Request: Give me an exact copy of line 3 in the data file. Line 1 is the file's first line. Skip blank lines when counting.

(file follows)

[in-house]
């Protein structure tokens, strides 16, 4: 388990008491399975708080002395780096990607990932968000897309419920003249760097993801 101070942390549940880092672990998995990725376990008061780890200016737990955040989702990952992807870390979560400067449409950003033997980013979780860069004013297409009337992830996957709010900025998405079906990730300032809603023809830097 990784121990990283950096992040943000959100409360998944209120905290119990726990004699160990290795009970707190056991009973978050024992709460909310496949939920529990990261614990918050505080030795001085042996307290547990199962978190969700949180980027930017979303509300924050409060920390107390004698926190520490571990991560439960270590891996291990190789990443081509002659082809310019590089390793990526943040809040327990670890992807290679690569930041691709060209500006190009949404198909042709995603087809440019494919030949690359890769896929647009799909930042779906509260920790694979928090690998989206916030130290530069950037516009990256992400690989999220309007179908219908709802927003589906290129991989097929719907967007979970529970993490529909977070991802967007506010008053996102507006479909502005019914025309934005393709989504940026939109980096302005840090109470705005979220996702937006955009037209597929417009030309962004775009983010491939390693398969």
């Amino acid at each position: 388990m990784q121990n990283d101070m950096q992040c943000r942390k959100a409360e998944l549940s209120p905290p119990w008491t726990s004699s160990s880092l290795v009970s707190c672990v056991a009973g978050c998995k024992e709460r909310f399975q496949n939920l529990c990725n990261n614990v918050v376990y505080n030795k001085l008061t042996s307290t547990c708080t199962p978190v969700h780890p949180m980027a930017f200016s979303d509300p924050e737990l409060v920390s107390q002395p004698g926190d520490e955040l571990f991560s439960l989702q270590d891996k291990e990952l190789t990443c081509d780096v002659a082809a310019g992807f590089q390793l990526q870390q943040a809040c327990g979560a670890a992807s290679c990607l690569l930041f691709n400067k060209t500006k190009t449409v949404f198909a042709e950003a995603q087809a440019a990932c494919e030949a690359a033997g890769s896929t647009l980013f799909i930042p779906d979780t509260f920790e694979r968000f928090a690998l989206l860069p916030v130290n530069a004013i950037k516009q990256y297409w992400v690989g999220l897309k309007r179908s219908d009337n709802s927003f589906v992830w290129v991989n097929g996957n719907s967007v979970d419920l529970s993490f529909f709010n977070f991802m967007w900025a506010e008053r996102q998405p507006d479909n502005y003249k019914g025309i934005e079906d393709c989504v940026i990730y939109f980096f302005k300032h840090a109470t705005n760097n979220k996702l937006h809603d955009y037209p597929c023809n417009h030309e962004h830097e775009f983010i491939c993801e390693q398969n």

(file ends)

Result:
């Amino acid at each position: 388990m990784q121990n990283d101070m950096q992040c943000r942390k959100a409360e998944l549940s209120p905290p119990w008491t726990s004699s160990s880092l290795v009970s707190c672990v056991a009973g978050c998995k024992e709460r909310f399975q496949n939920l529990c990725n990261n614990v918050v376990y505080n030795k001085l008061t042996s307290t547990c708080t199962p978190v969700h780890p949180m980027a930017f200016s979303d509300p924050e737990l409060v920390s107390q002395p004698g926190d520490e955040l571990f991560s439960l989702q270590d891996k291990e990952l190789t990443c081509d780096v002659a082809a310019g992807f590089q390793l990526q870390q943040a809040c327990g979560a670890a992807s290679c990607l690569l930041f691709n400067k060209t500006k190009t449409v949404f198909a042709e950003a995603q087809a440019a990932c494919e030949a690359a033997g890769s896929t647009l980013f799909i930042p779906d979780t509260f920790e694979r968000f928090a690998l989206l860069p916030v130290n530069a004013i950037k516009q990256y297409w992400v690989g999220l897309k309007r179908s219908d009337n709802s927003f589906v992830w290129v991989n097929g996957n719907s967007v979970d419920l529970s993490f529909f709010n977070f991802m967007w900025a506010e008053r996102q998405p507006d479909n502005y003249k019914g025309i934005e079906d393709c989504v940026i990730y939109f980096f302005k300032h840090a109470t705005n760097n979220k996702l937006h809603d955009y037209p597929c023809n417009h030309e962004h830097e775009f983010i491939c993801e390693q398969n």